Wednesday, July 1, 2009

Innovation in HR: Implementing Blue Ocean Strategy

A Blue Ocean represents a brand new, uncontested market place where - a Company offers a very compelling value proposition. On the contrary, Red Ocean represents an existing market that is well defined as well as heavily populated by the competition. W. Chan Kim and Renee Mauborgne, authors of the best-selling book, "Blue Ocean Strategy" suggest crafting and implementing a Blue Ocean strategy that will make competition irrelevant. Borrowing the same metaphor, I will proceed to discuss some "next practices" that corporations are adopting or beginning to adopt to make their people practices somewhat "out of the box".

While the benefits of these blue ocean practices are yet to be seen, these represent a fresh breath in an otherwise routine and run-of-the-mill professional practices in the field of HR.

If HR knocked down barriers to innovation so that employees could do the best for the company at every turn, HR would be heroes. Outsource the transactional stuff, if you can, and get your hands dirty in the creation of value through innovation. There are a lot of rewards in that, both personally and for the organization. It means that HR needs to be seen as innovative, too. It may take a lot of innovation to find the barriers to innovation in your organization and then knock them down. Only people can innovate. So it is your job to foster, development and encourage those people to bring innovation to fruition in your organization.

The blue ocean practices observed and presented below represent a very refreshingly different perspective. While I do not recommend a blind implementation, I do recommend a healthy dose of attempt and practice after tailoring to individual company culture and ethos.

Employee Life Cycle & Blue oceans People Practices:

I will present an illustrative list of blue ocean practices covering the employee life cycle from hiring to on-boarding, designations to training, performance management to rewarding and employee relations to exit management.

Offers designed as Contracts:

One of India's leading financial services product software companies that got acquired recently by a global software product market leader had this practice for many many years. This practice involved hiring software professionals across levels on contract for 2 years at a time, renewable when the contract expires if both the employee and the organization are willing. Since employment security today is only as good as the competence and employability of the employees themselves, there is no inherent concern with job security in this model. Barring miniscule exceptions, most companies anyway experience a heavy churn of employees after 2 or 3 years. Against this backdrop, the contract model at least provides the following benefits:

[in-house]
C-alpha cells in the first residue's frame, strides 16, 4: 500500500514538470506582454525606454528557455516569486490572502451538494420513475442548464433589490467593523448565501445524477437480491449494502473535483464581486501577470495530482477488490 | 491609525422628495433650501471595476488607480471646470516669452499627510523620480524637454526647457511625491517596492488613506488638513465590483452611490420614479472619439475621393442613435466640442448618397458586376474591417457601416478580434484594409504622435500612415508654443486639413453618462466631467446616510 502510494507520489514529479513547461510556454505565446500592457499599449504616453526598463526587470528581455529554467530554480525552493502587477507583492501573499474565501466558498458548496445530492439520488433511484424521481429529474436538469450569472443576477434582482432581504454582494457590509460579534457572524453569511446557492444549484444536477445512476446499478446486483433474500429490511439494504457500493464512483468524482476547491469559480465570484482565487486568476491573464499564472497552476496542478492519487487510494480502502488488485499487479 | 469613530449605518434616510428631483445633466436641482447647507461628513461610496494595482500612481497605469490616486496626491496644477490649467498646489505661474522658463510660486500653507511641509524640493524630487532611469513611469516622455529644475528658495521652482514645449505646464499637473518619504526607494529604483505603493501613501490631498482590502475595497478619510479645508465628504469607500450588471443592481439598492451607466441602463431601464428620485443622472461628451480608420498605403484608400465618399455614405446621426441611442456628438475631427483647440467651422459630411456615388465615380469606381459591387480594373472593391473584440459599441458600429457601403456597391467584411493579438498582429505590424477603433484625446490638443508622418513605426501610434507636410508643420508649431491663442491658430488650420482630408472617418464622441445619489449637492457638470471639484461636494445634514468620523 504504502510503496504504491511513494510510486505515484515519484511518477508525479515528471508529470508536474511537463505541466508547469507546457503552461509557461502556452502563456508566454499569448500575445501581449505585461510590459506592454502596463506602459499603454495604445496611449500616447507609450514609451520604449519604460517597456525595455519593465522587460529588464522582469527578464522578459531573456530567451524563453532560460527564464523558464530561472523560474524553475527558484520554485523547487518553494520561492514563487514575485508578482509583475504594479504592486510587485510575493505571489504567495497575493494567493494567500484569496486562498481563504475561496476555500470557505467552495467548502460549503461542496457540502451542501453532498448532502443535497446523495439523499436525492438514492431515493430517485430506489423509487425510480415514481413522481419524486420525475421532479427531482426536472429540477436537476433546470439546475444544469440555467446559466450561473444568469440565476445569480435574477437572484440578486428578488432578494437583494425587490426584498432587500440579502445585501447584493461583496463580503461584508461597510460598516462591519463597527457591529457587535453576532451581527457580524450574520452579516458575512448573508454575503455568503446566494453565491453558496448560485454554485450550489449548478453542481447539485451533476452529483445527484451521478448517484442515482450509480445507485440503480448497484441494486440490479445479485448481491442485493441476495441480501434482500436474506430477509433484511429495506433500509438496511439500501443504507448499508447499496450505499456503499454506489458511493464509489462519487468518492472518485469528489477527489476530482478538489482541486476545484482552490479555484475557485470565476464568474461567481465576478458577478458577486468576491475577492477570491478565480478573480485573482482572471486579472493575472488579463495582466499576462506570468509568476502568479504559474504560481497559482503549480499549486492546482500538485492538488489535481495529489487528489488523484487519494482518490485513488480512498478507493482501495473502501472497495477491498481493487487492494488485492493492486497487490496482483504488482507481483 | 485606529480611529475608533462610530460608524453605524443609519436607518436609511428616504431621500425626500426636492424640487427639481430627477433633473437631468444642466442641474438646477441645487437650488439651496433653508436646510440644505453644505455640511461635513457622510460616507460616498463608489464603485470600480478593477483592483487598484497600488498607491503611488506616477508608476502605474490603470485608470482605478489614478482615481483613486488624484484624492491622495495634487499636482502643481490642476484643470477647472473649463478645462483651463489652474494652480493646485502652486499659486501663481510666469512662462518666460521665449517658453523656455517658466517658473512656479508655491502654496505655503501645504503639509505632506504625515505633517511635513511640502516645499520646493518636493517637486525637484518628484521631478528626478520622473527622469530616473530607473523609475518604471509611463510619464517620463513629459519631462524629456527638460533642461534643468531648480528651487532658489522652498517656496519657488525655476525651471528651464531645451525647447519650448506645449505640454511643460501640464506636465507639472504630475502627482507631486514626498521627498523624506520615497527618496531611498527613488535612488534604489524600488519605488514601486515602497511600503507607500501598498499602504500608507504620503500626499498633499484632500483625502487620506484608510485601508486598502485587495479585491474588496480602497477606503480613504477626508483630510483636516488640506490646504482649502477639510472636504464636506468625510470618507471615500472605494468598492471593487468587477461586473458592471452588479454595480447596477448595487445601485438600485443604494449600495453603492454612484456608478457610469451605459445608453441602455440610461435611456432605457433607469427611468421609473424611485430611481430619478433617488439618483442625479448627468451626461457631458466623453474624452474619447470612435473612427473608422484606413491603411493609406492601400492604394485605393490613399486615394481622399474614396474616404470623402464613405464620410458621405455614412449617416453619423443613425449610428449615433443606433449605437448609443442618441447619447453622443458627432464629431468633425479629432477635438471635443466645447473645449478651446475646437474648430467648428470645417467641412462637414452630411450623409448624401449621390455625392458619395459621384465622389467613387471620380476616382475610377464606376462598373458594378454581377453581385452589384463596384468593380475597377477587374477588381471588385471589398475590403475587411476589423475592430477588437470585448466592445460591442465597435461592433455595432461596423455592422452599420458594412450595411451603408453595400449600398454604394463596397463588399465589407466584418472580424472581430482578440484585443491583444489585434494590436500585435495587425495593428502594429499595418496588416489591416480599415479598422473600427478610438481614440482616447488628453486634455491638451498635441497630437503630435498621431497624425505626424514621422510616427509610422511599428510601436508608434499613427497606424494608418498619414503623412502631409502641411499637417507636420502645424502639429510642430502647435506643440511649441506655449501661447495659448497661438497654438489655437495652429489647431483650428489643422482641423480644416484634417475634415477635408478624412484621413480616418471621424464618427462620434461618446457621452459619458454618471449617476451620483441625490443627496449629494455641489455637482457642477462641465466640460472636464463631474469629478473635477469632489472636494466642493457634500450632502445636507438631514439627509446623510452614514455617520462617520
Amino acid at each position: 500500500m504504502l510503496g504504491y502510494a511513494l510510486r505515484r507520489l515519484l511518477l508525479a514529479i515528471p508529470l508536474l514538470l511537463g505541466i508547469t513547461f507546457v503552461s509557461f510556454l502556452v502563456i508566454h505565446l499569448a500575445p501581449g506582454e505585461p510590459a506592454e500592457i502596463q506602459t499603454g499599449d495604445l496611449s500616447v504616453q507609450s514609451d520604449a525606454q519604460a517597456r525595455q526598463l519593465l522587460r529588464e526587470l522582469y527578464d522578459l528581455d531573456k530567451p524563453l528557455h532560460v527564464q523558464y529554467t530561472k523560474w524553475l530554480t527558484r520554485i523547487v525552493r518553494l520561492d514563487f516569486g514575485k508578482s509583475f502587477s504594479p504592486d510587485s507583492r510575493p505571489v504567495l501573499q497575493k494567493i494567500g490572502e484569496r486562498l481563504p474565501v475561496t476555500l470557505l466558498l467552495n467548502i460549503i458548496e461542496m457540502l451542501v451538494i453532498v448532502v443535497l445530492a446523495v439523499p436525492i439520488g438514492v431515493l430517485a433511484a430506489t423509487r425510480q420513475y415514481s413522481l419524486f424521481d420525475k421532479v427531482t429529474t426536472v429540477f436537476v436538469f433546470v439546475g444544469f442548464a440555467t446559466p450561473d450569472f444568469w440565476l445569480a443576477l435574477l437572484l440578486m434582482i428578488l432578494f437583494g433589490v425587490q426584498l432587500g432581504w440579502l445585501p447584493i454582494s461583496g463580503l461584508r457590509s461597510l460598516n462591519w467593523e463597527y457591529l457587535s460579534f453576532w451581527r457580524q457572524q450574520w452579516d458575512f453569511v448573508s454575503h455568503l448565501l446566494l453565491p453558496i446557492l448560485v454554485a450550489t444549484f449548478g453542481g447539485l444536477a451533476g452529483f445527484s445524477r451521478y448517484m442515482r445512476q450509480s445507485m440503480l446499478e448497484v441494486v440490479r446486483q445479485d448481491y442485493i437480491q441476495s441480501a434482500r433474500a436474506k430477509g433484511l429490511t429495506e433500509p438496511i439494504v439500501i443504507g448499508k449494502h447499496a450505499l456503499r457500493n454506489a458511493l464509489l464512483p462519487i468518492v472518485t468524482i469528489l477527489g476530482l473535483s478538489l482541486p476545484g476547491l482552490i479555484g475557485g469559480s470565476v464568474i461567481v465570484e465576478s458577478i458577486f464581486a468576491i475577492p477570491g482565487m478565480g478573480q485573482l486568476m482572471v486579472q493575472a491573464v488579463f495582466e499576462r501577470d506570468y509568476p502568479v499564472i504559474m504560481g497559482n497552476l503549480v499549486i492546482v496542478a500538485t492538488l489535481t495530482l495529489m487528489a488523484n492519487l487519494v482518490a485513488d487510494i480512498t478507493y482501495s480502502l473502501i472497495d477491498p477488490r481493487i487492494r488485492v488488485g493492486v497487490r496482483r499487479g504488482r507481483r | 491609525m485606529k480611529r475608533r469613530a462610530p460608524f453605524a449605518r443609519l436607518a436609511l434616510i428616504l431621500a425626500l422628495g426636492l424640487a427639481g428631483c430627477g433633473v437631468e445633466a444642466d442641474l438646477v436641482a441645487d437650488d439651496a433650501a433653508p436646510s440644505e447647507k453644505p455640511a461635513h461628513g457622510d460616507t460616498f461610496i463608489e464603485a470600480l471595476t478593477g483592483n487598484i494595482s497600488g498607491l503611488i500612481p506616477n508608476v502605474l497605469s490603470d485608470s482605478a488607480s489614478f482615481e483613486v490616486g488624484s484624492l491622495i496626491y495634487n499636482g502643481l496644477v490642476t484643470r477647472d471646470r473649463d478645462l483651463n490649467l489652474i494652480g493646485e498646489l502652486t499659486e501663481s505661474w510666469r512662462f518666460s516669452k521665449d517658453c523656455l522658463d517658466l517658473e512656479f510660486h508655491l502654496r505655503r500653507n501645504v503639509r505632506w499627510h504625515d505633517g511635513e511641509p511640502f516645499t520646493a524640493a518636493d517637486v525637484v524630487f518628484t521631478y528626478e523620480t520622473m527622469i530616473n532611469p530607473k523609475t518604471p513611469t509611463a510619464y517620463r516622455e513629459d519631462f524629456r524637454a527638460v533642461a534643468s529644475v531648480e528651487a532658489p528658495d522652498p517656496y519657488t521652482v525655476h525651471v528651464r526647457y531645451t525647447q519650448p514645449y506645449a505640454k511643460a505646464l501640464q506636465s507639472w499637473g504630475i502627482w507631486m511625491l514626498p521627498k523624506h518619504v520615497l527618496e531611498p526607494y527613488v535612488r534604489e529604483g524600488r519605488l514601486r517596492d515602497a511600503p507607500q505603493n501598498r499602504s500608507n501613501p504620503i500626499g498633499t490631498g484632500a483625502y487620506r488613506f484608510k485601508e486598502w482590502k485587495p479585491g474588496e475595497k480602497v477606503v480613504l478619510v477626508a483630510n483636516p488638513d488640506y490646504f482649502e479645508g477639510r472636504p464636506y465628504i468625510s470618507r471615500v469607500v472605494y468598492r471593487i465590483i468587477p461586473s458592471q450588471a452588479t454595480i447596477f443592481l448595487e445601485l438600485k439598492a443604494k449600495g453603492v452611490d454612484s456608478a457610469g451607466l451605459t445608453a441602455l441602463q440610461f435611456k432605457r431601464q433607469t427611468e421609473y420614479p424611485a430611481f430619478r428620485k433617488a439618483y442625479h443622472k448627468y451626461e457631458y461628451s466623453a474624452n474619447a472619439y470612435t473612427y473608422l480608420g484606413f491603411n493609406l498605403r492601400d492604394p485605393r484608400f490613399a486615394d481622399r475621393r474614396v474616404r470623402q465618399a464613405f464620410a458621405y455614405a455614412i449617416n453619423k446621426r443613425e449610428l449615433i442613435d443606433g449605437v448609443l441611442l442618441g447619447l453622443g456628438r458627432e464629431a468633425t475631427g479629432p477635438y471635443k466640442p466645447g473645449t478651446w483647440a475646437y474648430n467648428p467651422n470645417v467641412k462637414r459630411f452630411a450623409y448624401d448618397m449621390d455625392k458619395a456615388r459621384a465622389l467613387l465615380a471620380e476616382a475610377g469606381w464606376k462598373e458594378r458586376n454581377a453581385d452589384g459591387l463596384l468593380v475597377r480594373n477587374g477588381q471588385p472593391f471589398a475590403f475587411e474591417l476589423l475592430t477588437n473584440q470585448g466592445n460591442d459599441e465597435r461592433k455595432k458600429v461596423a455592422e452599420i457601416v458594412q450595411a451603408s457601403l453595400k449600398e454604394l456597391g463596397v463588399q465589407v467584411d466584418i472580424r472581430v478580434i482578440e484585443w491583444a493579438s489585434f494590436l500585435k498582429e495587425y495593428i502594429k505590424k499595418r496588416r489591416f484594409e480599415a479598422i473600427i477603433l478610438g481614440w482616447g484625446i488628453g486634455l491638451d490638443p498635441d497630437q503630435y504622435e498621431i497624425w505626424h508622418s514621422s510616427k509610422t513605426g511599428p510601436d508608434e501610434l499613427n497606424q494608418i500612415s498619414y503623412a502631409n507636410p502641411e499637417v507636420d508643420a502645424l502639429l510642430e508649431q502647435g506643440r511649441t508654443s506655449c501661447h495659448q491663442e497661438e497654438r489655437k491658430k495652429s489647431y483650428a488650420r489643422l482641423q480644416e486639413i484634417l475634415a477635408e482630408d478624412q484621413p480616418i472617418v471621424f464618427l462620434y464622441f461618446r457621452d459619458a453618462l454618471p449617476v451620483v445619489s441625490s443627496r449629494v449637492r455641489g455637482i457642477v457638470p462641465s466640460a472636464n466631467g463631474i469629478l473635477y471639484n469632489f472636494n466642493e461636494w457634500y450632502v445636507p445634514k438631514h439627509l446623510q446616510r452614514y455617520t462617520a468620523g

(a) better and planned churn management; and
(b) a lot less
sleepless nights on attrition (good news for HR?).

Prevent Infant Mortality:

Yet another challenge plaguing many companies is the early departure of 10 to 15% of employees within 6 to 12 months of joining. Just when they are about to become productive, they decide to leave citing adjustmental and compatibility (with technology, domain, team, manager) reasons. Often referred to as "infant mortality" in HR circles, this can be overcome by instituting periodic pulse checks on areas where "things can go wrong." A California based leading provider of outsourced product development has this done on the 30th and 90th day for all new joiners and takes the feedback very seriously and acts on them resulting in considerable reduction in the early departures.

Employee-owned Development Budget:

A European Consumer Electronics major with its software center in Bangalore introduced this several years ago to combat the complaint that no one takes training seriously. This takes a different mindset with no operational hassles at all. Here the training budget is worked out per capita and the employees are given this as their personal development budget. Since employees own this budget, they can use it for determining their development (training, seminar, membership in professional bodies, etc). There are some basic conditions to be adhered to like getting the immediate manager's sign-off on the relevance of the development initiative chosen by the employee. This led to a remarkable improvement in the morale of employees and focused development owned and executed by the employees themselves. So, beat the training blues by passing the responsibility and budget to employees!!

10% rule in Performance Management:

Most companies do follow a "bell curve" to segment people based on their performance. This is meant to help create a high performance culture as bell curve helps communicate clearly that 5 to 10% of the underperforming people should "shape up or ship out." I propose a new practice called the "10% rule" that I picked up from a company I was associated with before.